Course Outcomes for ENGL 1101 and 1102

Outcomes by the USG Board of Regents
Outcomes by the
Council of Writing Program Administrators
Additional Expectations of the GTWCP
Critical Thinking

Critical thinking involves understanding social and cultural texts and contexts in ways that support productive communication and interaction.

  • Analyze arguments.
  • Accommodate opposing points of view.
  • Interpret inferences and develop subtleties of symbolic and indirect discourse.
  • Use writing and reading for inquiry, learning, thinking, and communicating.
  • Integrate ideas with those of others.
  • Understand relationships among language, knowledge, and power.
  • Recognize the constructedness of language and social forms.
  • Analyze and critique constructs such as race, gender, and sexuality as they appear in cultural texts.


Rhetoric focuses on available means of persuasion, considering the synergy of factors such as context, audience, purpose, role, argument, organization, design, visuals, and conventions of language.

  • Adapt communication to circumstances and audience.
  • Produce communication that is stylistically appropriate and mature.
  • Communicate in standard English for academic and professional contexts.
  • Sustain a consistent purpose and point of view.
  • Use a variety of technologies to address a range of audiences.
  • Learn common formats for different kinds of texts.
  • Develop knowledge of genre conventions ranging from structure and paragraphing to tone and mechanics.
  • Control such surface features as syntax, grammar, punctuation, and spelling.
  • Create artifacts that demonstrate the synergy of rhetorical elements.
  • Demonstrate adaptation of register, language, and conventions for specific contexts and audiences.
  • Apply strategies for communication in and across both academic disciplines and cultural contexts in the community and the workplace.


Processes for communication—for example, creating, planning, drafting, designing, rehearsing, revising, presenting, publishing—are recursive, not linear. Learning productive processes is as important as creating products.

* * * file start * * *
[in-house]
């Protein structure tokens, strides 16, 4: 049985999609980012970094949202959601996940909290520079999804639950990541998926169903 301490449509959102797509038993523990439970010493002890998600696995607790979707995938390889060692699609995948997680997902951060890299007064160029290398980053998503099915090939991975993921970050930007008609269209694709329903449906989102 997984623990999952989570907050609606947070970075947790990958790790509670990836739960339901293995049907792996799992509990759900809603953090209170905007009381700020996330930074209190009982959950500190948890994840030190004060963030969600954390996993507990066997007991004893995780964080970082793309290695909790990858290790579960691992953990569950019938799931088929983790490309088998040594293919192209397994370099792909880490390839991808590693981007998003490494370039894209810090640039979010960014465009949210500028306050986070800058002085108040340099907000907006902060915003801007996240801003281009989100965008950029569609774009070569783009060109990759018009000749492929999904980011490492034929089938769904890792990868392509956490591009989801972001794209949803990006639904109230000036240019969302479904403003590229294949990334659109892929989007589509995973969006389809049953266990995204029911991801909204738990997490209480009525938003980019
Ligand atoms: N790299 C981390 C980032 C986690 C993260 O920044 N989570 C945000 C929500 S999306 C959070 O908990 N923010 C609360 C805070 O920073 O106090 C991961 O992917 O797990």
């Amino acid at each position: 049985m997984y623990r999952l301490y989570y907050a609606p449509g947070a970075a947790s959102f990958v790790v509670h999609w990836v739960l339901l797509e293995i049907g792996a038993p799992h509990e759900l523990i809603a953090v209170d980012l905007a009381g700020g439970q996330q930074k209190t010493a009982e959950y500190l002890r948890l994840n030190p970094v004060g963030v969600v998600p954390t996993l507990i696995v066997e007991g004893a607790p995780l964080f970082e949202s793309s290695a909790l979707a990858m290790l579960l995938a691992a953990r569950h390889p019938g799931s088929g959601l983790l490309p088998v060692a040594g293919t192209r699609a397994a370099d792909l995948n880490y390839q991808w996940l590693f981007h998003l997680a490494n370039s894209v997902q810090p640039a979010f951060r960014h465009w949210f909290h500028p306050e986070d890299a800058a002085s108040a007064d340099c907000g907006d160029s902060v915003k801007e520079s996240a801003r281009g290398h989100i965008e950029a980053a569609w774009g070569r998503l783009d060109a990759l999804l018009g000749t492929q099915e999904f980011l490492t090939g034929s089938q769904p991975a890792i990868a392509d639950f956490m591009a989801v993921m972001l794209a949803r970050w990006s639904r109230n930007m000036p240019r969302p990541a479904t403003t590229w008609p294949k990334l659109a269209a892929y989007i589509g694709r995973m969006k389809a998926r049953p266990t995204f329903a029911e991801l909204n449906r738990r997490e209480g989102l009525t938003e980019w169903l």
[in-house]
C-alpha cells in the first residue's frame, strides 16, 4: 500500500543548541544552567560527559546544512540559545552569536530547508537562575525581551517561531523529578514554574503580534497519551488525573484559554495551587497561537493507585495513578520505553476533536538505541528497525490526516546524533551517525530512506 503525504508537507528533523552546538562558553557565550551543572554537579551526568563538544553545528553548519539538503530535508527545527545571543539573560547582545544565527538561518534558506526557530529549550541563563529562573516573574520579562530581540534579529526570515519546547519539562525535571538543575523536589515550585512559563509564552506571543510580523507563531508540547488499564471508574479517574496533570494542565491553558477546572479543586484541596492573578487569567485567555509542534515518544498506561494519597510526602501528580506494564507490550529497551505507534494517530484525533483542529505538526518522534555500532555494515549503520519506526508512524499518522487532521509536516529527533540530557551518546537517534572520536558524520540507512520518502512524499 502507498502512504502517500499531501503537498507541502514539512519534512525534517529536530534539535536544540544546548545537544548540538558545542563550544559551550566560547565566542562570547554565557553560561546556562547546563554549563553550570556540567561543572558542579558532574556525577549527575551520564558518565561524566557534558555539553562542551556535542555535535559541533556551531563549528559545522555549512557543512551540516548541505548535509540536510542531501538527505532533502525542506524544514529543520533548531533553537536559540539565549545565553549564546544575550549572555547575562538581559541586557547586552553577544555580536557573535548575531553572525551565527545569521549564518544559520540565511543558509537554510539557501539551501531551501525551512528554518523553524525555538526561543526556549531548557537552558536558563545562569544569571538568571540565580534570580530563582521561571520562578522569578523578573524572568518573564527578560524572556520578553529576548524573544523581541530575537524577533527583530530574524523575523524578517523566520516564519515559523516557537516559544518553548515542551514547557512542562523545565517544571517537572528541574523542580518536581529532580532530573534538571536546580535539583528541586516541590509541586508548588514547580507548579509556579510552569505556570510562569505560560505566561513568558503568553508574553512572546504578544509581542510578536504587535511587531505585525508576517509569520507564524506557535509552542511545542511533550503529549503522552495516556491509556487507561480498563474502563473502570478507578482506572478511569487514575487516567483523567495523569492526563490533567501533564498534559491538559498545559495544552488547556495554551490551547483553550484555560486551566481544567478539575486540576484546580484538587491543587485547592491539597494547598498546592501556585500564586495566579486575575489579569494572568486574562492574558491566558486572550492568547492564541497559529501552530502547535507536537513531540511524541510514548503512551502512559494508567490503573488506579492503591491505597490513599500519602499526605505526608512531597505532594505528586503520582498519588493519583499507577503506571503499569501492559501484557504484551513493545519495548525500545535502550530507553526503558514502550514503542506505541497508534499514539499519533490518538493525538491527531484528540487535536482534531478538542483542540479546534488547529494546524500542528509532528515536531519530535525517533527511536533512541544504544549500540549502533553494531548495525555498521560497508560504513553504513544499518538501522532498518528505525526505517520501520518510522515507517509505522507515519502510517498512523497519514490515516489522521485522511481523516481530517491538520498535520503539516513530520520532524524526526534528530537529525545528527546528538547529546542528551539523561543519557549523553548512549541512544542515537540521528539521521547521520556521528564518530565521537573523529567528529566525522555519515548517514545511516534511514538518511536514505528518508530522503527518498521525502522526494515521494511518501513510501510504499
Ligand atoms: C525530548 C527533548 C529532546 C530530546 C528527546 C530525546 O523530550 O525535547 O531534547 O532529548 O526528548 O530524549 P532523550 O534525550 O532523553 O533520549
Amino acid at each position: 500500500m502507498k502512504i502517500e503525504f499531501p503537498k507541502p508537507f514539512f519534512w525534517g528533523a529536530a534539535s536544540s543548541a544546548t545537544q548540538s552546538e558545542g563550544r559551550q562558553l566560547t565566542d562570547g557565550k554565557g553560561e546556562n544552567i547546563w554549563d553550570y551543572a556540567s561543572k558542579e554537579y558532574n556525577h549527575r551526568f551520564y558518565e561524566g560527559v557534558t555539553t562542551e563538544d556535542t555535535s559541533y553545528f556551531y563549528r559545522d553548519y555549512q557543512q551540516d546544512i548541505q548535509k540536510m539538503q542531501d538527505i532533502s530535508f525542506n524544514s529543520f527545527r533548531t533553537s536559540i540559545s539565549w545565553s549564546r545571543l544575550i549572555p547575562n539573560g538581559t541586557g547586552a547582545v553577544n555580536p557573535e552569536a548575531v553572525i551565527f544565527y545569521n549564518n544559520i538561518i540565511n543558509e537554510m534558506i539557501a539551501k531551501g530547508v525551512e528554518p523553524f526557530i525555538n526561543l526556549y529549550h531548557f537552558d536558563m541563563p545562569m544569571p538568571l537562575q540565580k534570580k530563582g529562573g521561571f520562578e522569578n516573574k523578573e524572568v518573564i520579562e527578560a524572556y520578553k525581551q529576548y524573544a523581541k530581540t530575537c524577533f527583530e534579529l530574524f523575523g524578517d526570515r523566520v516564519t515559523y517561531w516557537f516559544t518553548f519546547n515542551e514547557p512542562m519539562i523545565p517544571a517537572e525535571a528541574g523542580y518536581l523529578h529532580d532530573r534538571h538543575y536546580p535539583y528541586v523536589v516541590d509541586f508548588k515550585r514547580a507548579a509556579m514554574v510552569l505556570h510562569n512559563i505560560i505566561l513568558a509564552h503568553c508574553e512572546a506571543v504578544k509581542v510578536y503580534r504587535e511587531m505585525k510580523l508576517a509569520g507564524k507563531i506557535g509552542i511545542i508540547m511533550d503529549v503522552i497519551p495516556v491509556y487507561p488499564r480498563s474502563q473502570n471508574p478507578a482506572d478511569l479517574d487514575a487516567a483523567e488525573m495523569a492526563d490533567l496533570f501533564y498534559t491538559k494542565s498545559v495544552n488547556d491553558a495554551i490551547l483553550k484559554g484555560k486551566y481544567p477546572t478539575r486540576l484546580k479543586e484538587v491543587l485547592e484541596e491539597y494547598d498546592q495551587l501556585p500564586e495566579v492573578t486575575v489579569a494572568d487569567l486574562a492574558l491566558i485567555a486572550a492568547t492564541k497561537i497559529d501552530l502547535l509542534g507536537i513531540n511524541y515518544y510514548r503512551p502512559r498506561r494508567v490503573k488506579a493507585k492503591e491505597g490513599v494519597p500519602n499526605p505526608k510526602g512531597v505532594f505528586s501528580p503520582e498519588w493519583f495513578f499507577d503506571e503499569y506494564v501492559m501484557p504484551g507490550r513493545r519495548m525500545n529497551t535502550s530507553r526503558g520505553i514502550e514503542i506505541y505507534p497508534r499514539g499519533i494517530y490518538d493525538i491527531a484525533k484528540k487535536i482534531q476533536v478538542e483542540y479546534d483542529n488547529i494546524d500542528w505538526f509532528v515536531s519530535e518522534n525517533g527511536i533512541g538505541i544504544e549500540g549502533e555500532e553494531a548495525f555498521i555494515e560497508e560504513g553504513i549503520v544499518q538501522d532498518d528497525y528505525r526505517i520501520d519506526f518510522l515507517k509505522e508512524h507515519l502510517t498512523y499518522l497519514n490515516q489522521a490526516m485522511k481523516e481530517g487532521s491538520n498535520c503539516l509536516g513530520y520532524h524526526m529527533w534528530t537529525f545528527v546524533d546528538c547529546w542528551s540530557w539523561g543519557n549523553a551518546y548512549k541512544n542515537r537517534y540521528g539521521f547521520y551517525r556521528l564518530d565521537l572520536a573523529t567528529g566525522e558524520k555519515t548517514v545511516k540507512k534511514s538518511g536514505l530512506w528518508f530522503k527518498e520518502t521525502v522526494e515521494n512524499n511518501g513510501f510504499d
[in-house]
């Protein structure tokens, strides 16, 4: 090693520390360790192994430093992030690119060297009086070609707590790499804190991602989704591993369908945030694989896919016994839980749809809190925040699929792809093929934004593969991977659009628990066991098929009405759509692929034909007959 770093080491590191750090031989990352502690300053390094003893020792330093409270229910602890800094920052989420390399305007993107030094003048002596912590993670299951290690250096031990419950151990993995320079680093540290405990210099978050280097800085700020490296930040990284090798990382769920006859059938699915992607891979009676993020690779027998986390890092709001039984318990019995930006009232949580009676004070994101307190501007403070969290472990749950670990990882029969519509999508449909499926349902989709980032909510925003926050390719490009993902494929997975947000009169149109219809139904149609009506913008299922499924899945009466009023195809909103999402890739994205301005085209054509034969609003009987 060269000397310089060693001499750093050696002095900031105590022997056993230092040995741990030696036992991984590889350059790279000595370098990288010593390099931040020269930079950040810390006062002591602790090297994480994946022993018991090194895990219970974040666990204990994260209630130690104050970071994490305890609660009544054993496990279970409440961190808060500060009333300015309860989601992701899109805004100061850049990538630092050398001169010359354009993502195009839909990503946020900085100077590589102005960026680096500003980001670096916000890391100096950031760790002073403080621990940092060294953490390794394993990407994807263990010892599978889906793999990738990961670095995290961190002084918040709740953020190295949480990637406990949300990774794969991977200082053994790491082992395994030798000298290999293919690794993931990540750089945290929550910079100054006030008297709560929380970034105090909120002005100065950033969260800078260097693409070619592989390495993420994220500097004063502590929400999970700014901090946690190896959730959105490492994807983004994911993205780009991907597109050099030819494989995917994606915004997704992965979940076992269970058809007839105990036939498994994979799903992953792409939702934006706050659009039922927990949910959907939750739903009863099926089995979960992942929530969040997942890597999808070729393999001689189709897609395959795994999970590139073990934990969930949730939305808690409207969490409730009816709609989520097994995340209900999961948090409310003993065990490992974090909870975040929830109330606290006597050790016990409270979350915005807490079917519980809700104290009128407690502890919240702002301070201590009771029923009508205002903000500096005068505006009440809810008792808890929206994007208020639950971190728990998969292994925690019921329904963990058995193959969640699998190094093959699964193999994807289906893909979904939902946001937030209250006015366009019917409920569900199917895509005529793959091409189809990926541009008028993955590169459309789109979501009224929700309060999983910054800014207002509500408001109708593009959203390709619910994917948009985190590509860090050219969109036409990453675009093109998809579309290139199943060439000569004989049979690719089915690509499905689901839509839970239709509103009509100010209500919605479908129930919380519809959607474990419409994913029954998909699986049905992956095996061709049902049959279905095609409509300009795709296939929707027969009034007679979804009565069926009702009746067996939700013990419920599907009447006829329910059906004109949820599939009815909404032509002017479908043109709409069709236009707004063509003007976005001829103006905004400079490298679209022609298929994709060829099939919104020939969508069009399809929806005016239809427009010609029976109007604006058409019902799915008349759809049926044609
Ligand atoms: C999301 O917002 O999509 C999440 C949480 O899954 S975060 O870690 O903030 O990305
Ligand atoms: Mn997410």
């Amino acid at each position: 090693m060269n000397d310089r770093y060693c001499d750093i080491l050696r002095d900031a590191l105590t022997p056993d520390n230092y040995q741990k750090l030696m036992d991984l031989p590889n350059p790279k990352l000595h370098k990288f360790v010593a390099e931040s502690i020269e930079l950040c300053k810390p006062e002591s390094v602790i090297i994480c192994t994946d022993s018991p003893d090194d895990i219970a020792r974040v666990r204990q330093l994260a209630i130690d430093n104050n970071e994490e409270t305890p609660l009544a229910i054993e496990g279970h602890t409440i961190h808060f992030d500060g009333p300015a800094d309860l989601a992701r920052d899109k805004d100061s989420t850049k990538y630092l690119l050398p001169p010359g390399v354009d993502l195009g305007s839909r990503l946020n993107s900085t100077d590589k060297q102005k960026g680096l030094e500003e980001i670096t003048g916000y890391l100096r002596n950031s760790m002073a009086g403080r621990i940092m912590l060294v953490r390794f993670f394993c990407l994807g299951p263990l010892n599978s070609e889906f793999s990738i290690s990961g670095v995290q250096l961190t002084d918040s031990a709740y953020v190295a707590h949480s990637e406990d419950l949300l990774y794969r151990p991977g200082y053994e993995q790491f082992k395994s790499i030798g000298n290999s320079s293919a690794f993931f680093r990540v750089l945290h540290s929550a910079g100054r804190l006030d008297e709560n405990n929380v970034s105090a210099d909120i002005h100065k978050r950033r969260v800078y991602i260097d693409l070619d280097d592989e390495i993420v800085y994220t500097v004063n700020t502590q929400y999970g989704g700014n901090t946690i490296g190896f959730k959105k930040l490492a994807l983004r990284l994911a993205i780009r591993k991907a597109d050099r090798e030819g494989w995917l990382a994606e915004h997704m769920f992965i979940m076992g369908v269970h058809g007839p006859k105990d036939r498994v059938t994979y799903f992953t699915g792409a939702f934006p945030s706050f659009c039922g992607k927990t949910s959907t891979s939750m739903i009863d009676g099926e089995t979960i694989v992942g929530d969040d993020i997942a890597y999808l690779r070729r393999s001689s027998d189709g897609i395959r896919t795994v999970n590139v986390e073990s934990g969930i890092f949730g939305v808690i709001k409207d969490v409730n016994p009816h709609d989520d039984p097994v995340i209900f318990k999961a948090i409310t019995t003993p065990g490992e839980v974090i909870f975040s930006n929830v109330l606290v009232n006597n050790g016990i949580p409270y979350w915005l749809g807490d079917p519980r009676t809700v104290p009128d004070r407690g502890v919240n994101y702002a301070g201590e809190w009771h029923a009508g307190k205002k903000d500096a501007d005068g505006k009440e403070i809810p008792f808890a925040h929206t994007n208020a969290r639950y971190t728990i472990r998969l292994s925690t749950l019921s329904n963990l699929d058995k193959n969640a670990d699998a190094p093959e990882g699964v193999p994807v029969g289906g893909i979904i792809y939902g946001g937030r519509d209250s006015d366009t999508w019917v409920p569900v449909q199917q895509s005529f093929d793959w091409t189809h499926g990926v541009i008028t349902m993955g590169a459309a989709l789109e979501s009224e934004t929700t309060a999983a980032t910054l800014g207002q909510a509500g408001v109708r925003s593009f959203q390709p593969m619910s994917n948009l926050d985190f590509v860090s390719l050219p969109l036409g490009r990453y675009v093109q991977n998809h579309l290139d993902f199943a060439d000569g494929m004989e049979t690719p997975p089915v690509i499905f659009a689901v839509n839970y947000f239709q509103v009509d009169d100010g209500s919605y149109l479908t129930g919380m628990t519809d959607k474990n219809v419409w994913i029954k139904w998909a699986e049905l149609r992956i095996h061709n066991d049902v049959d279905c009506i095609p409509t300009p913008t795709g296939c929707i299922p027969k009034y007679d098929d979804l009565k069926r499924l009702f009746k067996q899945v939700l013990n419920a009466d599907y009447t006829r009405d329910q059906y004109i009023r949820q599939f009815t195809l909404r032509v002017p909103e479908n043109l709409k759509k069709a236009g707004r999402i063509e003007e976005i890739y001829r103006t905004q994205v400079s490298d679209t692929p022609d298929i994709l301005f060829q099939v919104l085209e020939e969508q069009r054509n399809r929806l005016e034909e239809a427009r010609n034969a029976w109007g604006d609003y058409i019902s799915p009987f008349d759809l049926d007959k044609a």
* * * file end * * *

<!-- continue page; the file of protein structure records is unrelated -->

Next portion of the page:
[No USG BOR outcomes are specifically related to process.]
  • Find, evaluate, analyze, and synthesize appropriate primary and secondary sources.
  • Develop flexible strategies for generating, revising, editing, and proofreading.
  • Understand collaborative and social aspects of writing processes.
  • Critique their own and others’ works.
  • Balance the advantages of relying on others with [personal] responsibility.
  • Construct and select information based on interpretation and critique of the accuracy, bias, credibility, authority, and appropriateness of sources.
  • Compose reflections that demonstrate understanding of the elements of iterative processes, both specific to and transferable across rhetorical situations.

Modes and Media

Activities and assignments should use a variety of modes and media—written, oral, visual, electronic, and nonverbal (WOVEN)—singly and in combination. The context and culture of multimodality and multimedia are critical.

  • Interpret content of written materials on related topics from various disciplines.
  • Compose effective written materials for various academic and professional contexts.
  • Assimilate, analyze, and present a body of information in oral and written forms.
  • Communicate in various modes and media, using appropriate technology.
  • Use digital environments for drafting, reviewing, revising, editing, and sharing texts.
  • Locate, evaluate, organize, and use research material collected from electronic sources, including scholarly library databases; other official (e.g., federal) databases; and informal electronic networks and internet sources.
  • Exploit differences in rhetorical strategies and affordances available for both print and electronic composing processes and texts.
  • Create WOVEN (written, oral, visual, electronic, and nonverbal) artifacts that demonstrate interpretation, analysis, synthesis, evaluation, and judgment.
  • Demonstrate strategies for effective translation, transformation, and transference of communication across modes and media.